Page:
* Any views expressed in this opinion piece are those of the author and not of Thomson Reuters Foundation.How to enlist the private sector in protecting poor farmers and their communities from climate change?
When Diane Holdorf, chief sustainability officer at the Kellogg Company, visited maize growers near one of the food giant's supplier mills in India recently, she found they were suffering badly from crop losses. Their main concerns were wild pigs ravaging their fields and a lack of insurance for when their fields were hit by extreme weather, she discovered.
The U.S.-based cereal company knows farmers in different places face different challenges - but some of the common problems it is working on include helping farmers access markets, making pricing more transparent in the supply chain, and finding better places to store harvests to stop them spoiling.
"Without healthy food sources, we don't have a business," Holdorf told a discussion on strengthening communities at the root of supply chains on the sidelines of the U.N. climate talks in Bonn.
For Kellogg's, securing those food sources has meant collaborating with governments, including in Thailand where the company promoted the cultivation of medium-grain rice (apparently the best for Rice Krispies) after a drought decimated Australian harvests.
Once Bangkok approved the crop, the women farmers who grow three quarters of it saw their yields jump 30 percent compared with the variety they were growing before, said Holdorf.
But finding finance and insurance mechanisms that fit the needs of small-scale farmers is a big challenge, she told the Development and Climate Days event.
Companies need outside expertise - whether from the local communities where they source produce, development workers or social scientists - to understand how the people they rely on to be able to make their goods - and profits - are vulnerable to climate change, experts said.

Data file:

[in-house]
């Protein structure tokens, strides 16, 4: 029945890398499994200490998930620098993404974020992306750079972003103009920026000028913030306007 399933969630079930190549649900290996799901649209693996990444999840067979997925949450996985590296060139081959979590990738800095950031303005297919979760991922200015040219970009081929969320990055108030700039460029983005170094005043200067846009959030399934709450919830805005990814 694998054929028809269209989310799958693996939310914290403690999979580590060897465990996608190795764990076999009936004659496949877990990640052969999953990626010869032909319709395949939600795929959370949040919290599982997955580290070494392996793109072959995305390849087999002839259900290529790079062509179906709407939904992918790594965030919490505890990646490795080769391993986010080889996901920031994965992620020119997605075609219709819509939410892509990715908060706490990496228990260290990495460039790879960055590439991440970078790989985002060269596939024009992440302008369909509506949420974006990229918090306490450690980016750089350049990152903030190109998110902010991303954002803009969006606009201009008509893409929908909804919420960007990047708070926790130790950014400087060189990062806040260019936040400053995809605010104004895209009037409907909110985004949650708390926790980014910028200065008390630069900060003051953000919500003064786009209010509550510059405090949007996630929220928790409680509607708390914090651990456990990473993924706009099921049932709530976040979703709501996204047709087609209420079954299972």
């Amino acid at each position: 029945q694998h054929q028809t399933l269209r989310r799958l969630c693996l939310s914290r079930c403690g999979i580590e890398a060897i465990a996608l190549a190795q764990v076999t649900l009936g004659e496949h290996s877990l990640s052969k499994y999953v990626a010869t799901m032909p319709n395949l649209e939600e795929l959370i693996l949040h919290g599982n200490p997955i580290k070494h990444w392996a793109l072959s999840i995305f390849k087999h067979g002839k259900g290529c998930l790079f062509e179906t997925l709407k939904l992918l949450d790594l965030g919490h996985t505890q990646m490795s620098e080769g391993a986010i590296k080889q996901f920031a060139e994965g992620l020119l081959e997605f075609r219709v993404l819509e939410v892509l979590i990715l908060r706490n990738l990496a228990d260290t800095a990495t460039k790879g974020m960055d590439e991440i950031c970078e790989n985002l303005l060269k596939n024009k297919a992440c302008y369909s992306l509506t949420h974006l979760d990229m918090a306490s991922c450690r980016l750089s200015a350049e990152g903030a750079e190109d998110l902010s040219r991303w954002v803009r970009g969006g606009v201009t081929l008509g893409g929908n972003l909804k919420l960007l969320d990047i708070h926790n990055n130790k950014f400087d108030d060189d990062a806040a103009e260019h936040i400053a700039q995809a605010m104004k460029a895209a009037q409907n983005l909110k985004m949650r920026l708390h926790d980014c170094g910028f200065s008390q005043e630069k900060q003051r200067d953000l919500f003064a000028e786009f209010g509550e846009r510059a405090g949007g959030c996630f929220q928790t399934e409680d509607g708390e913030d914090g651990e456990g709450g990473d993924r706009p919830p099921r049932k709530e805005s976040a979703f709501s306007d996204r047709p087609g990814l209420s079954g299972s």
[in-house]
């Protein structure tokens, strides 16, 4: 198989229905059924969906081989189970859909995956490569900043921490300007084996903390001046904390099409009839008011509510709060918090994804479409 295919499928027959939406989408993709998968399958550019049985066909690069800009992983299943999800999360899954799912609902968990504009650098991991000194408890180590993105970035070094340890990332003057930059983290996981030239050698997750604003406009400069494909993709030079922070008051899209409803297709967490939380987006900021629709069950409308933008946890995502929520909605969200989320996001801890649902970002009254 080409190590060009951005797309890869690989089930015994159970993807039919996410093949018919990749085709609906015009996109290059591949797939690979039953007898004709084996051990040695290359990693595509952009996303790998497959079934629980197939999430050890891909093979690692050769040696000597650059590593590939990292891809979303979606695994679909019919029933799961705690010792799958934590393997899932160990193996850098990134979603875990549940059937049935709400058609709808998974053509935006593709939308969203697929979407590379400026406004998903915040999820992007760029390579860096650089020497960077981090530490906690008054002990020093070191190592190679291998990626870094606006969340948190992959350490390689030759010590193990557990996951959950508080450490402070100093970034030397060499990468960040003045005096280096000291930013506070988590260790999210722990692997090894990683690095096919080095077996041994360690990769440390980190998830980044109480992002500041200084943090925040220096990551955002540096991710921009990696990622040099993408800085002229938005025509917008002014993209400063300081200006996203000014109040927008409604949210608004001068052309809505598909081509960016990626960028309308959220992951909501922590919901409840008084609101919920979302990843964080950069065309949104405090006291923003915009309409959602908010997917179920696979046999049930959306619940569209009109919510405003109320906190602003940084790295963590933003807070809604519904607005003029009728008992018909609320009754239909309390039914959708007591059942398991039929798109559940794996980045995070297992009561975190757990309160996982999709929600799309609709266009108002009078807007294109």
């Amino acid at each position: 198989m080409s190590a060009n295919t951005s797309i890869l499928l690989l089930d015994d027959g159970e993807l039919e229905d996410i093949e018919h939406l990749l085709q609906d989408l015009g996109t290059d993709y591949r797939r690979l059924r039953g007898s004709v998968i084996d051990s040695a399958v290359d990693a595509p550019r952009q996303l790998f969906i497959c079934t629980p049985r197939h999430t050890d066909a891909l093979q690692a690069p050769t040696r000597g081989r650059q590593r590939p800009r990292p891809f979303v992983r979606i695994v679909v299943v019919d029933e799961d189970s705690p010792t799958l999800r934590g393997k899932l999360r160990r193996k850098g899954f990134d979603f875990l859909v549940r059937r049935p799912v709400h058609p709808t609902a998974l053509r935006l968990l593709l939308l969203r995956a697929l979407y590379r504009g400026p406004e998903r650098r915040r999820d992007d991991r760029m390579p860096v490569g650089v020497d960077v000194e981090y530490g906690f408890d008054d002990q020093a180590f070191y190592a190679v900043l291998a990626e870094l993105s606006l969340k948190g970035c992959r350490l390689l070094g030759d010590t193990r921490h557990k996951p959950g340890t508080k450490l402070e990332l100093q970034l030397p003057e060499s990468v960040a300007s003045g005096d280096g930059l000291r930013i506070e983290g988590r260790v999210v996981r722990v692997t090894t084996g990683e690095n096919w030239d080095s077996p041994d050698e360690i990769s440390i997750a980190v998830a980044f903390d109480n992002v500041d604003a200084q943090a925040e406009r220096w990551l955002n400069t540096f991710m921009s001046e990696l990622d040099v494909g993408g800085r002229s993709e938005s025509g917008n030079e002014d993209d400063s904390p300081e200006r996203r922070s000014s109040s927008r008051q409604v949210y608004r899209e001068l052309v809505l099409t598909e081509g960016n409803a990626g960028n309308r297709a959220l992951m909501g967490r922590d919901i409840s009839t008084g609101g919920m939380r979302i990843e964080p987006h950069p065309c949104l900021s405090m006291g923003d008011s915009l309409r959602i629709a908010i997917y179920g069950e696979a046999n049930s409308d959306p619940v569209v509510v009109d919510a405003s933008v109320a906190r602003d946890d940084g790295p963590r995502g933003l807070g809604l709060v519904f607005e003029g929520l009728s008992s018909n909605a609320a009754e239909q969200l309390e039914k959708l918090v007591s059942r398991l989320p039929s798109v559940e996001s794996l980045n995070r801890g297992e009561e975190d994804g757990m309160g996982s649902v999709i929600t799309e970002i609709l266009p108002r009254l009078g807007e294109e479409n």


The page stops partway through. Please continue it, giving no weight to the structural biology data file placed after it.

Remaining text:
Makhegu Mabunda, a sustainability specialist with Woolworths South Africa, said the retailer partners with grassroots communities, the government and green groups like WWF to help farmers - many of them black women - manage water catchment areas and get information on how climate fluctuations may affect their crops.
Its business relies on a steady supply of textiles, and climate change can disrupt that, she said. "People on the ground know what the challenges are, but they often don't have the resources to address that," she added.
There is a need to "improve the diagnosis" and turn businesses into "powerful allies", said Edward Cameron, a senior advisor with sustainable business consultancy BSR. Agencies working to fight poverty and climate change, and the communities they aim to help, "don't always have access to goods and service … that build resilience - a lot sits in the private sector", he explained.
The challenge is how to match up needs with the finance that is out there - and that is the trillion-dollar question.
"We need to think more about the full spectrum of the economy, and get away from matching projects to pipelines," said Cameron.
Governments going to the private sector cap in hand, and trying to convince them to "fill" the gap in climate finance in order to meet the annual $100 billion promised to developing countries by 2020 won't wash, he said.
Instead "we need to persuade (companies) that this is a vital budget line they should have been managing already" in order to keep their employees, producers and their families safe and in a position to provide the steady labour and materials they rely on, he said.